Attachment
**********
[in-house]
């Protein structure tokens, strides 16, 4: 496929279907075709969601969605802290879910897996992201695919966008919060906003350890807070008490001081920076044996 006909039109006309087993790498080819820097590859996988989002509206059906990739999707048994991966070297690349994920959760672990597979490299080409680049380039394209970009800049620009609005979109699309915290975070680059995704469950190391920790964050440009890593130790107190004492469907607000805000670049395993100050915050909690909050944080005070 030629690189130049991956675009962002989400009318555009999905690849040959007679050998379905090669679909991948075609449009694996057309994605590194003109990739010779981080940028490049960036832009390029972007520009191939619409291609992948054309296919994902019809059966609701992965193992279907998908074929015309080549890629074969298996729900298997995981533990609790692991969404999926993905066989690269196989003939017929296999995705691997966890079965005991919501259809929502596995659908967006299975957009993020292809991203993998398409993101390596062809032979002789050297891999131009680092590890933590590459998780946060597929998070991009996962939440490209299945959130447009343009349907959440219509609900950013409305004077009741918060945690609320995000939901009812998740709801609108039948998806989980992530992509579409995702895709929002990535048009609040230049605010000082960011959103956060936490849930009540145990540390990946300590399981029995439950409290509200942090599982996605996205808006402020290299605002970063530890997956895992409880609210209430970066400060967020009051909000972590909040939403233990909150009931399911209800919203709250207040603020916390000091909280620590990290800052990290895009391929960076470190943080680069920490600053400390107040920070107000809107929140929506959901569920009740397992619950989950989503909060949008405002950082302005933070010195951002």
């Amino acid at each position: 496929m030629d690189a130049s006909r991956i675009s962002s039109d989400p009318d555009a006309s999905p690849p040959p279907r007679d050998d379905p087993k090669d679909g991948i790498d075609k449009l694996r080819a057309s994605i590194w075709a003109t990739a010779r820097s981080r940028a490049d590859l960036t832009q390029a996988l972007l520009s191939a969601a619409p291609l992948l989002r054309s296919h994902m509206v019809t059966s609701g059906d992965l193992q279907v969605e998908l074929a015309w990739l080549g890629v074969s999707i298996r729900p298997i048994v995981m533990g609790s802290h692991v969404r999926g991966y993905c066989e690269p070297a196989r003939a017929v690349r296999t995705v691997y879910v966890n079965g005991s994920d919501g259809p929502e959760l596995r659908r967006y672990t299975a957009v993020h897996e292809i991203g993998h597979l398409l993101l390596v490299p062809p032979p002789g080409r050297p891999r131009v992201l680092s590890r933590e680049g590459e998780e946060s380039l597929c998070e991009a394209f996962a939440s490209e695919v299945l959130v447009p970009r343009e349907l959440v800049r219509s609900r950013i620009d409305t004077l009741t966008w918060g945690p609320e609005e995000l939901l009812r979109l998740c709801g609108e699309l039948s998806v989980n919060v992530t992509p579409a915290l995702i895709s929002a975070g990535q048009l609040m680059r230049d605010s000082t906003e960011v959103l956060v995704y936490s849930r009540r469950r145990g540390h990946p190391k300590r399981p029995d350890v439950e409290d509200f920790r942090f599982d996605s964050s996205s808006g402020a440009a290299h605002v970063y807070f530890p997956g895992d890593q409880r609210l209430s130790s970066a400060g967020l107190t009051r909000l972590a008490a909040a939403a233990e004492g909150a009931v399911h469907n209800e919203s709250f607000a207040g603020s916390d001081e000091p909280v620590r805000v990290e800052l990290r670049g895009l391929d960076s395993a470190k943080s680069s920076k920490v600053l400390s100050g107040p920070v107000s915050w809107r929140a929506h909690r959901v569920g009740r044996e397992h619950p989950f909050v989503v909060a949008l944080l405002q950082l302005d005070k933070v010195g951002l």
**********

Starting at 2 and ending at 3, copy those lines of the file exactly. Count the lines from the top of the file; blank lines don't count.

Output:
């Protein structure tokens, strides 16, 4: 496929279907075709969601969605802290879910897996992201695919966008919060906003350890807070008490001081920076044996 006909039109006309087993790498080819820097590859996988989002509206059906990739999707048994991966070297690349994920959760672990597979490299080409680049380039394209970009800049620009609005979109699309915290975070680059995704469950190391920790964050440009890593130790107190004492469907607000805000670049395993100050915050909690909050944080005070 030629690189130049991956675009962002989400009318555009999905690849040959007679050998379905090669679909991948075609449009694996057309994605590194003109990739010779981080940028490049960036832009390029972007520009191939619409291609992948054309296919994902019809059966609701992965193992279907998908074929015309080549890629074969298996729900298997995981533990609790692991969404999926993905066989690269196989003939017929296999995705691997966890079965005991919501259809929502596995659908967006299975957009993020292809991203993998398409993101390596062809032979002789050297891999131009680092590890933590590459998780946060597929998070991009996962939440490209299945959130447009343009349907959440219509609900950013409305004077009741918060945690609320995000939901009812998740709801609108039948998806989980992530992509579409995702895709929002990535048009609040230049605010000082960011959103956060936490849930009540145990540390990946300590399981029995439950409290509200942090599982996605996205808006402020290299605002970063530890997956895992409880609210209430970066400060967020009051909000972590909040939403233990909150009931399911209800919203709250207040603020916390000091909280620590990290800052990290895009391929960076470190943080680069920490600053400390107040920070107000809107929140929506959901569920009740397992619950989950989503909060949008405002950082302005933070010195951002």
């Amino acid at each position: 496929m030629d690189a130049s006909r991956i675009s962002s039109d989400p009318d555009a006309s999905p690849p040959p279907r007679d050998d379905p087993k090669d679909g991948i790498d075609k449009l694996r080819a057309s994605i590194w075709a003109t990739a010779r820097s981080r940028a490049d590859l960036t832009q390029a996988l972007l520009s191939a969601a619409p291609l992948l989002r054309s296919h994902m509206v019809t059966s609701g059906d992965l193992q279907v969605e998908l074929a015309w990739l080549g890629v074969s999707i298996r729900p298997i048994v995981m533990g609790s802290h692991v969404r999926g991966y993905c066989e690269p070297a196989r003939a017929v690349r296999t995705v691997y879910v966890n079965g005991s994920d919501g259809p929502e959760l596995r659908r967006y672990t299975a957009v993020h897996e292809i991203g993998h597979l398409l993101l390596v490299p062809p032979p002789g080409r050297p891999r131009v992201l680092s590890r933590e680049g590459e998780e946060s380039l597929c998070e991009a394209f996962a939440s490209e695919v299945l959130v447009p970009r343009e349907l959440v800049r219509s609900r950013i620009d409305t004077l009741t966008w918060g945690p609320e609005e995000l939901l009812r979109l998740c709801g609108e699309l039948s998806v989980n919060v992530t992509p579409a915290l995702i895709s929002a975070g990535q048009l609040m680059r230049d605010s000082t906003e960011v959103l956060v995704y936490s849930r009540r469950r145990g540390h990946p190391k300590r399981p029995d350890v439950e409290d509200f920790r942090f599982d996605s964050s996205s808006g402020a440009a290299h605002v970063y807070f530890p997956g895992d890593q409880r609210l209430s130790s970066a400060g967020l107190t009051r909000l972590a008490a909040a939403a233990e004492g909150a009931v399911h469907n209800e919203s709250f607000a207040g603020s916390d001081e000091p909280v620590r805000v990290e800052l990290r670049g895009l391929d960076s395993a470190k943080s680069s920076k920490v600053l400390s100050g107040p920070v107000s915050w809107r929140a929506h909690r959901v569920g009740r044996e397992h619950p989950f909050v989503v909060a949008l944080l405002q950082l302005d005070k933070v010195g951002l």